session review forecasts revenue crunch by FY 2010
An analysis of the New Mexico Legislative Finance Committee’s
2008 Post Session Review shows that the state’s tax revenues
will not keep pace with New Mexico’s economy or inflation,
creating a budget shortfall as early as FY 2010, which begins in
Released on May 21, the analysis is laid out in the report “New
Mexico’s Revenue Forecast: The Coming Drought,” released
by the child advocacy organization New Mexico Voices for Children.
“The state’s own projections are for a deficit of $8
million in 2010 that will grow to $122 million by fiscal year 2012,”
said Gerry Bradley, Research Director for NM Voices and the report
author. The analysis shows that all of the state’s major sources
of revenue, except taxes on oil production, are expected to slow
in coming years. While taxes on oil and natural gas increase as
prices for these commodities rise, production continually declines
as resources are depleted.
“Unless we find new revenue streams, the state will be forced
to cut services and programs,” said Bradley, “and new
priorities that are already being discussed, such as the school
funding formula, are even less likely to be implemented.”
The report poses several policy solutions for increasing revenue.
Among them are implementing combined reporting, which would require
multi-state corporations to pay their fair share of corporate income
taxes on their profits here, and closing a loophole in the state’s
personal income tax code that essentially allows filers who itemize
to take the same deduction twice. These two initiatives alone would
bring in an estimated $140 million a year.
The Fiscal Policy Project is a program of New Mexico Voices for
Children and is made possible by grants from the Annie E. Casey
Foundation, the Center on Budget and Policy Priorities, the McCune
Charitable Foundation, the Public Welfare Foundation, and the W.K.
Kellogg Foundation. For more information, call (505) 244-9505 or
visit www.nmvoices.org or www.nmfiscalpolicyproject.org.
Attorney General’s report: small Internet
service providers being bullied
Attorney General Gary King’s office today filed a report
and a motion before the Public Regulation Commission (PRC), asking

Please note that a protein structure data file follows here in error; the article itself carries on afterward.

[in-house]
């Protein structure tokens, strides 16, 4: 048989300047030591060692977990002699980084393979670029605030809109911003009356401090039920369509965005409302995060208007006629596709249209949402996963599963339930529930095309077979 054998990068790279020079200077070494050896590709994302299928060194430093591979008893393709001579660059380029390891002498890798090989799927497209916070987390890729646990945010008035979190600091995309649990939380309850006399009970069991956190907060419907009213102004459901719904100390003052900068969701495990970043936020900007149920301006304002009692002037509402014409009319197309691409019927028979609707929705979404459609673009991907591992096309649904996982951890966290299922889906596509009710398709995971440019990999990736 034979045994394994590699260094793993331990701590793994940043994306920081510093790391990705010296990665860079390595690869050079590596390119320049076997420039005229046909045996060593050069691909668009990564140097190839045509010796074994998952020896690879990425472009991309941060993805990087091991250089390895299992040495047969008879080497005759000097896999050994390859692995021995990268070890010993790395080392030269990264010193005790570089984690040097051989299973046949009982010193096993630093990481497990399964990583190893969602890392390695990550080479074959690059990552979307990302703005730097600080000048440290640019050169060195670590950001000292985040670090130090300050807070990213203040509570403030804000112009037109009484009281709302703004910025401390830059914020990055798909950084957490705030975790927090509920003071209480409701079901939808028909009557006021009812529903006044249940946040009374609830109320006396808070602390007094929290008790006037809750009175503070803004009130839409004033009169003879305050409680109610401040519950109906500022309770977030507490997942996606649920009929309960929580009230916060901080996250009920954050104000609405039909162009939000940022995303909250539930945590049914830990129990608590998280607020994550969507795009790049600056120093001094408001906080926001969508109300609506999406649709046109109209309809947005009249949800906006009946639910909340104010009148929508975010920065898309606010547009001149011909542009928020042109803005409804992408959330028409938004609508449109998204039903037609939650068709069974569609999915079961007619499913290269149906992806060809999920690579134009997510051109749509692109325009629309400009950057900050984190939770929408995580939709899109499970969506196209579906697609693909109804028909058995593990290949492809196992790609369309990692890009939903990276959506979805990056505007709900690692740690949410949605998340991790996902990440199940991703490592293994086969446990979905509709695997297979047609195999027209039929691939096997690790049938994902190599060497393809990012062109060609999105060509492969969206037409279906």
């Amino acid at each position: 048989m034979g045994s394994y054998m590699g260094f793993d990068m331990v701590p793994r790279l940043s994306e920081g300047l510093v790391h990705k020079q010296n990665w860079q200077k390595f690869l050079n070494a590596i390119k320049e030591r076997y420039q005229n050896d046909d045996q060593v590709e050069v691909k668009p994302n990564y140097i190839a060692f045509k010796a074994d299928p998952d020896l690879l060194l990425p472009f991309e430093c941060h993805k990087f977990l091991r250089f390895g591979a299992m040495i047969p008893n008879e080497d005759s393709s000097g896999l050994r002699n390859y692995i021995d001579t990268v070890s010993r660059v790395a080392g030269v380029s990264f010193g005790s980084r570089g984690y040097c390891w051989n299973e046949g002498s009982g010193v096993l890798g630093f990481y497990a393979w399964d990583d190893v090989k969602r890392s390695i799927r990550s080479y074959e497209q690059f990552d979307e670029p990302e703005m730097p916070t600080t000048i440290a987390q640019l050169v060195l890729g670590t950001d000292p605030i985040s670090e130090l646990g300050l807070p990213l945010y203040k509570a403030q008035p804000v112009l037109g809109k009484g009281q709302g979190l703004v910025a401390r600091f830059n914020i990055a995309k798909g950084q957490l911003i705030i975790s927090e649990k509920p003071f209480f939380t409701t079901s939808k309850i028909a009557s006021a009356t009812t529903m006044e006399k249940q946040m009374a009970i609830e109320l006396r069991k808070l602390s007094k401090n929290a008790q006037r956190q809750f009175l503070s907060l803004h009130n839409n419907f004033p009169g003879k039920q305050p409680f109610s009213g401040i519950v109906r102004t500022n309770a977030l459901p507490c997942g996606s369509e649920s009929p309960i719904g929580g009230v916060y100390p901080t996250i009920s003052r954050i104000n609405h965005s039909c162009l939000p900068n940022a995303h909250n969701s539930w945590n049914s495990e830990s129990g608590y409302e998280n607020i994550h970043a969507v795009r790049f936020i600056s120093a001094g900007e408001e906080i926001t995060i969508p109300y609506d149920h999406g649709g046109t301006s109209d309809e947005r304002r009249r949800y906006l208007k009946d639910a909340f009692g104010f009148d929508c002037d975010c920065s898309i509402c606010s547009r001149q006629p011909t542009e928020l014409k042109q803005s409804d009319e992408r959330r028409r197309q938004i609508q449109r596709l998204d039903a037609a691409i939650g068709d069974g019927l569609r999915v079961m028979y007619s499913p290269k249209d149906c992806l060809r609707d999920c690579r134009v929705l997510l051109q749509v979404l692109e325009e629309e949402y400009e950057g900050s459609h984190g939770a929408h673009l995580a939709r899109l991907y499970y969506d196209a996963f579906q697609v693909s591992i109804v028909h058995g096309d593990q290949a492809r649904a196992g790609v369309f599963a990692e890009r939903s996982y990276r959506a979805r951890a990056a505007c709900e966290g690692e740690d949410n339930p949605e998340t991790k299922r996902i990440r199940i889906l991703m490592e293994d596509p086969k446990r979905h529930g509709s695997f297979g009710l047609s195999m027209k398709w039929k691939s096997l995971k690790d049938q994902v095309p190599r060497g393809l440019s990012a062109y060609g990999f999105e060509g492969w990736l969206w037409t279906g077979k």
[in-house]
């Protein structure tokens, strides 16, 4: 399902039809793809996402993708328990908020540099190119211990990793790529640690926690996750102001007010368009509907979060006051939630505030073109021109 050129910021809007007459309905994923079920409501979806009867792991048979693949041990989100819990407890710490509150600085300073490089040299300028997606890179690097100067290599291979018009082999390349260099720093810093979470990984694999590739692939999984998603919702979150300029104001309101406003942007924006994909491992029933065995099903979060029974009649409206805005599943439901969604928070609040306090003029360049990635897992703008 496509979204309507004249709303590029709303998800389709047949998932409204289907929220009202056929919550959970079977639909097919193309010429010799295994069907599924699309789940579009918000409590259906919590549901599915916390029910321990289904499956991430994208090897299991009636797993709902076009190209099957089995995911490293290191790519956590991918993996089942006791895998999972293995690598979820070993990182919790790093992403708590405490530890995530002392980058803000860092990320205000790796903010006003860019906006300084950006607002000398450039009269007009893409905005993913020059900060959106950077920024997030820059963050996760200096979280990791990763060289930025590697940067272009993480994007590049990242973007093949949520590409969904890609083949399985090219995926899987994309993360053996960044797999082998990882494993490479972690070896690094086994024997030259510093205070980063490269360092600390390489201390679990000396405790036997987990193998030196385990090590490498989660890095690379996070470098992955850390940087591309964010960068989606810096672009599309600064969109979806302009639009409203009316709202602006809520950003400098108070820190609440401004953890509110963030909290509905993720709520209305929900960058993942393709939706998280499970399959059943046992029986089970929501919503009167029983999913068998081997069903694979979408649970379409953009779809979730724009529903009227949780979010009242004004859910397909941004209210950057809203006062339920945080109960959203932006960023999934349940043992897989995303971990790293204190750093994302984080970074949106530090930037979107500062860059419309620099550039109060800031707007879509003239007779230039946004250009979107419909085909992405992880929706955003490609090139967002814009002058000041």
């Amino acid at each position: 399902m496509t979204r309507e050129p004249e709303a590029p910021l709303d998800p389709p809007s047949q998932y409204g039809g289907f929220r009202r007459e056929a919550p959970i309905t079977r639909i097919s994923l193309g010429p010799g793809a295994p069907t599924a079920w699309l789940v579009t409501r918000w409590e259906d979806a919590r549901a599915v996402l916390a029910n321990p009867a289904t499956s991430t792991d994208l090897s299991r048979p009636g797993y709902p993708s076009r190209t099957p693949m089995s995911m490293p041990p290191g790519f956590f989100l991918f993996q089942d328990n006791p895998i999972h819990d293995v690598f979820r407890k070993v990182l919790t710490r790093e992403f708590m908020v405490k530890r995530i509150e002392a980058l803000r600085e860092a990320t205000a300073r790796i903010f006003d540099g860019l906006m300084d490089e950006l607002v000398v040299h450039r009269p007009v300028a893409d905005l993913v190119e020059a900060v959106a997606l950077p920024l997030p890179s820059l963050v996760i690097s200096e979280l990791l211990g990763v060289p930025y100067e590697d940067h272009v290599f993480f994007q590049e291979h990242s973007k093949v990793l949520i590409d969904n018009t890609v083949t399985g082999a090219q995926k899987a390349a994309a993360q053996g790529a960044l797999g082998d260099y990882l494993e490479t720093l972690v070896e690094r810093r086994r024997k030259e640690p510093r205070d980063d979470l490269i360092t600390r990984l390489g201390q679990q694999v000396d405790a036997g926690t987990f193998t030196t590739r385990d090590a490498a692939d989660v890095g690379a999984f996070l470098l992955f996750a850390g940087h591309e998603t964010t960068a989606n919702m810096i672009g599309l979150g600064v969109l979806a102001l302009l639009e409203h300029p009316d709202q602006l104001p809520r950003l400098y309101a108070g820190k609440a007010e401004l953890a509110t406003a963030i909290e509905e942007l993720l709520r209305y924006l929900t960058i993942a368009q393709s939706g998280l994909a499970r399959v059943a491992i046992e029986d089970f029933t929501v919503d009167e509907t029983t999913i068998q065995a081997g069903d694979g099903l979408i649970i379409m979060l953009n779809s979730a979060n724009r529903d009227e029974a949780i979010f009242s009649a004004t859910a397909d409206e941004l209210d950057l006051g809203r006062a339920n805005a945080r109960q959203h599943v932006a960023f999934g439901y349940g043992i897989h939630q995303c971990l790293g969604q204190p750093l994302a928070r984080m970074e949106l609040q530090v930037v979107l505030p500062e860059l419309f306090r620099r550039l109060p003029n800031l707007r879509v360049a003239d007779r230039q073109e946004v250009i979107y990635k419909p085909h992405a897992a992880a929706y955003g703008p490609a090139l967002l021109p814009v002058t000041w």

the commission to open an investigation into unfair billing and
business practices by Qwest and Windstream phone companies.
In response to a request for the report from the PRC, telecom specialist
Assistant Attorney General Brian Harris presented a report to commissioners
detailing how small New Mexico companies that provide essential
Internet services to small towns and cities are being forced out
of business or are struggling to stay alive by monopolistic practices
of the two largest incumbent local exchange carriers (ILECs) in
Some of the more egregious examples include a monthly bill that
exceeds five thousand pages, billing errors that consistently favor
the ILEC, arbitrarily imposed termination liability fees, an enduring
“run-around” when the small business tries to solve
the problem with the ILEC, improper threats to shut down service,
and improper “slamming” of broadband customers. Many
of these businesses, at great expense, have had to devote at least
one full-time employee simply to trying to decipher the bills. Some
companies have ceased operation, at great dislocation to their customers;
others have had their customers experience enormous frustration
when they are caught between a phone company and their local Internet
“There exists a market asymmetry right now where small Internet
service providers depend on big companies that control what the
small companies can offer to their customers,” says Harris.
“We are asking the PRC to eliminate this advantage, promote
competition, and protect consumers by stepping in.”
The Attorney General’s Office is also urging the commission
to conduct hearings statewide to obtain more first-hand accounts
of billing problems and associated business practices by the ILECs.
Internet users find new twist on old scam
The “Winning Notification” states it is from the “New
Mexico Sweepstakes” and the email message begins, “The
prestigious New Mexico Sweepstakes and aol has set out and successfully
organised a Sweepstakes marking our 60th anniversary we rolled over
Two Million US Dollars for our end of year Anniversary Draws.”
Two of the signs that a questionable email message is a hoax are
misspellings and poor grammar. This scam email contains both.
The email advises winners to contact “your fiduciary Agent”
with information that includes, but is not limited to, your full
name, country, occupation, age, sex, ticket numbers, and batch numbers.
This type of inquiry is common with what are known as “phishing
Do not provide the information requested. If you receive the “New
Mexico Sweepstakes” or any similar variation, forward it to:
Call the Attorney General’s office at 1-800-678-1508 for more